top of page
Search

Commonwealth Games, NSW Light Rail and the Concord Fallacy

Learning from Failure in Risk Management


In the world of risk management, one of the most significant pitfalls is the Concorde Fallacy - a cognitive bias that can lead individuals and organisations down a dangerous path.

The Concorde Fallacy refers to the tendency to persist with a failing course of action simply because considerable resources have already been invested in it. As the sunk costs mount, decision-makers become emotionally attached to their choices, blinding them to better alternatives and increasing the potential for catastrophic losses.


In recent weeks, we have seen highly contentious announcements by Governments in Victoria and New South Wales where cost blowouts have questioned the viability and ability to proceed. In the first of these the Andrews Government in Victoria announced its withdrawal from the 2026 Commonwealth Games, citing cost blowout to between AU$6b to AU$7b. The Minns Government in New South Wales announced a review of the Metro West line due to an expected blow out of AU$17b.


The arguments for the benefits of these projects are plentiful, although for the Commonwealth Games such arguments seem to be futile, as Andrews seems resolute on his decision. The Minns review of the Metro West project remains undecided.


As these projects are reviewed it is important the decisions to proceed, or not, are not based upon what has been spent to date. There is no question that we all abhor waste, and money spent on a development that is terminated does seem to be a classic example of such waste. But the benefit in completion must be justified by the total spend, not just what has been spent to date. “We have come too far to stop now”, is not a reason to keep spending money if the cost is not justified by the benefits.


This is the essence of the Concorde Fallacy, and addressing it is crucial for effective risk management. Thankfully, not many organisations face the challenges faced by the Victorian and New South Wales Governments in these 2 projects, but none the less, the Concorde Fallacy is alive and well in our corporate environment. Here are some strategies for Risk managers to navigate this cognitive trap:


1. Early Detection and Flexibility: Risk managers must establish robust systems to detect failing projects or investments early on. Implementing regular reviews and performance assessments will allow them to spot warning signs and adapt their strategies promptly. Being flexible and open to change ensures that decisions are based on future potential rather than past investments.

2. Embrace Failure as a Learning Opportunity: Encourage a corporate culture that views failure as a stepping-stone to success. When risk managers foster an environment where failures are analysed objectively and transparently, employees are more likely to abandon failing ventures without hesitation and seek more promising alternatives.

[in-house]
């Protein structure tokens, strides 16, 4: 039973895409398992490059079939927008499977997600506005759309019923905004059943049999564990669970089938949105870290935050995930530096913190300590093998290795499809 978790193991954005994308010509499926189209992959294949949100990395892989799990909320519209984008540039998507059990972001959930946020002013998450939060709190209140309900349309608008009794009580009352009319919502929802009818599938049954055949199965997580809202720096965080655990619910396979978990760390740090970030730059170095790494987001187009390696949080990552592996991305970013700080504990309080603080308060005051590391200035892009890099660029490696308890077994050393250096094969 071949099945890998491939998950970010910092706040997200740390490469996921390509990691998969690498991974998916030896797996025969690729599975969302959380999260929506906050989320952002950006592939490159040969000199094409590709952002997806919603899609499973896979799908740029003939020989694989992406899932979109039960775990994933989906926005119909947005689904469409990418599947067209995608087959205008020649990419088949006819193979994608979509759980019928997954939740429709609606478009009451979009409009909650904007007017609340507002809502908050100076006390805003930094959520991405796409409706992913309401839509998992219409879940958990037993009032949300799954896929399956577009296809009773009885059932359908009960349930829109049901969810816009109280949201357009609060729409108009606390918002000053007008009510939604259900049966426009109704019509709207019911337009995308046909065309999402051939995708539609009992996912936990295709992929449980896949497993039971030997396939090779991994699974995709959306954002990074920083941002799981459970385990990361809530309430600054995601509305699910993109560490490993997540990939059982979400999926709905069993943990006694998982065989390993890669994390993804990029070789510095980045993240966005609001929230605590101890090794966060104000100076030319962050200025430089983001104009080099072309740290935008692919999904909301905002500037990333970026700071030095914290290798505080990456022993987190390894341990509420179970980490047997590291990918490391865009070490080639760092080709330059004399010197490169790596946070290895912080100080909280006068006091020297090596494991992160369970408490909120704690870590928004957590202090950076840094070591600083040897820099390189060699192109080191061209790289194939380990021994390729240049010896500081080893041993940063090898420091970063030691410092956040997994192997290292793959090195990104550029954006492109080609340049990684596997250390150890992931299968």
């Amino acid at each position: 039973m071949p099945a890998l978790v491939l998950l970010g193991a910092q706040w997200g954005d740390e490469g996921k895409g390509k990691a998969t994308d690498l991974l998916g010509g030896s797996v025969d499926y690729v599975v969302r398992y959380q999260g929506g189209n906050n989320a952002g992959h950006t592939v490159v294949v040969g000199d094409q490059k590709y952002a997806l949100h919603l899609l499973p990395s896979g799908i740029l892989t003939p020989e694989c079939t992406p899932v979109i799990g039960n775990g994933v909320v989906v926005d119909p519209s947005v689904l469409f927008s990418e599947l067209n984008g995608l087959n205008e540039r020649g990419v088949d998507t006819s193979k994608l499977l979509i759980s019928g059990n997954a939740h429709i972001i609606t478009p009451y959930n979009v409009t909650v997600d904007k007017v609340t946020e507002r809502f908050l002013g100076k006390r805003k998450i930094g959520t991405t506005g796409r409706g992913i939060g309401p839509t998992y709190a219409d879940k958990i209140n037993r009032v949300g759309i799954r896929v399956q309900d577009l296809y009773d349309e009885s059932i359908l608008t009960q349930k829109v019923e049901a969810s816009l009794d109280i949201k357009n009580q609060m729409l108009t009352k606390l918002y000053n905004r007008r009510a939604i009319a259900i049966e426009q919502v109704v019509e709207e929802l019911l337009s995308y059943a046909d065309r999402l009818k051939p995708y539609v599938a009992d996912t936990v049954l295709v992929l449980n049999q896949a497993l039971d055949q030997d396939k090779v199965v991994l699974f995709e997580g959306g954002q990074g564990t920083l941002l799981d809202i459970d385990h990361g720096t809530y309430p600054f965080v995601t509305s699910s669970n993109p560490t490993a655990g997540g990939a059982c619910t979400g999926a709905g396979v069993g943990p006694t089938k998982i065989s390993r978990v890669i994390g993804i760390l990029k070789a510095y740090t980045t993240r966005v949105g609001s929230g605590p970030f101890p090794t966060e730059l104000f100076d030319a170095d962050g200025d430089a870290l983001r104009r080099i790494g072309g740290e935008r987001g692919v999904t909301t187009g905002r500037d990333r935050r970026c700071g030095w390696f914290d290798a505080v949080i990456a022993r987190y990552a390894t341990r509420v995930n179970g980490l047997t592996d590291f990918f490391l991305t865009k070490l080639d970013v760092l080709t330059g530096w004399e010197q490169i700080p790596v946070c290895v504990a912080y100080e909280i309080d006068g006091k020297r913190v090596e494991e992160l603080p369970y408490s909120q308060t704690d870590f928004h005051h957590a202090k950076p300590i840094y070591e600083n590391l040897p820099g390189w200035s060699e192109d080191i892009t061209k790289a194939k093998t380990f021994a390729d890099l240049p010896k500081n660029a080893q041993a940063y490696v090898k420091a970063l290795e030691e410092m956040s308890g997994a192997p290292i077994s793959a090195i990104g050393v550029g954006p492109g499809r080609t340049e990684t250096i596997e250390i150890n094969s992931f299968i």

3. Independent Assessment: Engage external experts or independent teams to evaluate projects and investments. These impartial assessments can offer valuable insights that might be overlooked by those who are emotionally invested in the endeavour.

4. Define Clear Exit Criteria: Establish predetermined exit criteria before embarking on any venture. These criteria should be based on quantifiable data and specific performance indicators. If a project consistently falls short of these metrics, it should trigger an exit strategy without delay.

5. Encourage Devil's Advocacy: Risk managers should encourage team members to challenge decisions and actively play the role of devil's advocate. This practice fosters critical thinking and helps prevent emotional attachments from clouding judgment.

6. Scenario Planning: Develop multiple scenarios for potential outcomes, including worst-case scenarios. This exercise prepares risk managers to make informed decisions when facing adversity and minimises the likelihood of succumbing to sunk cost bias.

7. Monitor Opportunity Costs: Remind decision-makers of the opportunity costs involved in persisting with a failing endeavour. Resources tied to a dead-end project could be better allocated elsewhere, where they have the potential for more significant returns.

Recognising and addressing the Concorde Fallacy is essential for Risk managers to make sound decisions and safeguard their organisations from undue losses. By adopting a flexible and learning-oriented approach, Risk managers can navigate the complexities of uncertainty, identify failing ventures early, and redirect resources towards more promising opportunities. Ultimately, embracing the lessons of failure will pave the way for a more resilient and successful risk management strategy.


We will have to wait to see whether the Concorde Fallacy plays a role in the way forward for the Minns government with the Metro West project.





Comments


bottom of page